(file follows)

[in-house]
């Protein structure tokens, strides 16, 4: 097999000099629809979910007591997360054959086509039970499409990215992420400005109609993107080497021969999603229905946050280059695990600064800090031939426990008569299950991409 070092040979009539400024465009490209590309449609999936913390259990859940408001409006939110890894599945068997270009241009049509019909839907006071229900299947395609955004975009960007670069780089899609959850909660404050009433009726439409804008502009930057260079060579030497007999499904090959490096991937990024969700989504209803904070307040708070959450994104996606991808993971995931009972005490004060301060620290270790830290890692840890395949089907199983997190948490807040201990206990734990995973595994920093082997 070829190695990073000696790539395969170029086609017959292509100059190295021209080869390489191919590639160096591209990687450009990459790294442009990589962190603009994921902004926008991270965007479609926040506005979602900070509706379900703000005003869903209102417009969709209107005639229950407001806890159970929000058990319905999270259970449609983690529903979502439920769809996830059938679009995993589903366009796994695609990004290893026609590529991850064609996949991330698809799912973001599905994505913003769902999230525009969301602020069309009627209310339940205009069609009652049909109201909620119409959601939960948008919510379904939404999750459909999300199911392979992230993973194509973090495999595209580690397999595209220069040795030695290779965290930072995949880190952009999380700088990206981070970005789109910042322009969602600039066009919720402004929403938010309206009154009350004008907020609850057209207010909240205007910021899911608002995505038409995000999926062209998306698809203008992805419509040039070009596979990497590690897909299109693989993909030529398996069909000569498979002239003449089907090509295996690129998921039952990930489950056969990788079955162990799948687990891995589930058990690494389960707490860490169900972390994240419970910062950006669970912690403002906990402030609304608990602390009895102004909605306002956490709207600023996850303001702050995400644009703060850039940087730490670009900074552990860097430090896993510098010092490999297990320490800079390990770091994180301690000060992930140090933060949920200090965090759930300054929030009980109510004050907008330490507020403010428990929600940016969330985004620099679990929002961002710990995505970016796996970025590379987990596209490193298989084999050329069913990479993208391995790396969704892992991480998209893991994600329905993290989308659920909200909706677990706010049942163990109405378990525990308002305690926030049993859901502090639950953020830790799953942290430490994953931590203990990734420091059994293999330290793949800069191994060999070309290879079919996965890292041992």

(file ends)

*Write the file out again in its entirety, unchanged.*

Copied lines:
[in-house]
């Protein structure tokens, strides 16, 4: 097999000099629809979910007591997360054959086509039970499409990215992420400005109609993107080497021969999603229905946050280059695990600064800090031939426990008569299950991409 070092040979009539400024465009490209590309449609999936913390259990859940408001409006939110890894599945068997270009241009049509019909839907006071229900299947395609955004975009960007670069780089899609959850909660404050009433009726439409804008502009930057260079060579030497007999499904090959490096991937990024969700989504209803904070307040708070959450994104996606991808993971995931009972005490004060301060620290270790830290890692840890395949089907199983997190948490807040201990206990734990995973595994920093082997 070829190695990073000696790539395969170029086609017959292509100059190295021209080869390489191919590639160096591209990687450009990459790294442009990589962190603009994921902004926008991270965007479609926040506005979602900070509706379900703000005003869903209102417009969709209107005639229950407001806890159970929000058990319905999270259970449609983690529903979502439920769809996830059938679009995993589903366009796994695609990004290893026609590529991850064609996949991330698809799912973001599905994505913003769902999230525009969301602020069309009627209310339940205009069609009652049909109201909620119409959601939960948008919510379904939404999750459909999300199911392979992230993973194509973090495999595209580690397999595209220069040795030695290779965290930072995949880190952009999380700088990206981070970005789109910042322009969602600039066009919720402004929403938010309206009154009350004008907020609850057209207010909240205007910021899911608002995505038409995000999926062209998306698809203008992805419509040039070009596979990497590690897909299109693989993909030529398996069909000569498979002239003449089907090509295996690129998921039952990930489950056969990788079955162990799948687990891995589930058990690494389960707490860490169900972390994240419970910062950006669970912690403002906990402030609304608990602390009895102004909605306002956490709207600023996850303001702050995400644009703060850039940087730490670009900074552990860097430090896993510098010092490999297990320490800079390990770091994180301690000060992930140090933060949920200090965090759930300054929030009980109510004050907008330490507020403010428990929600940016969330985004620099679990929002961002710990995505970016796996970025590379987990596209490193298989084999050329069913990479993208391995790396969704892992991480998209893991994600329905993290989308659920909200909706677990706010049942163990109405378990525990308002305690926030049993859901502090639950953020830790799953942290430490994953931590203990990734420091059994293999330290793949800069191994060999070309290879079919996965890292041992």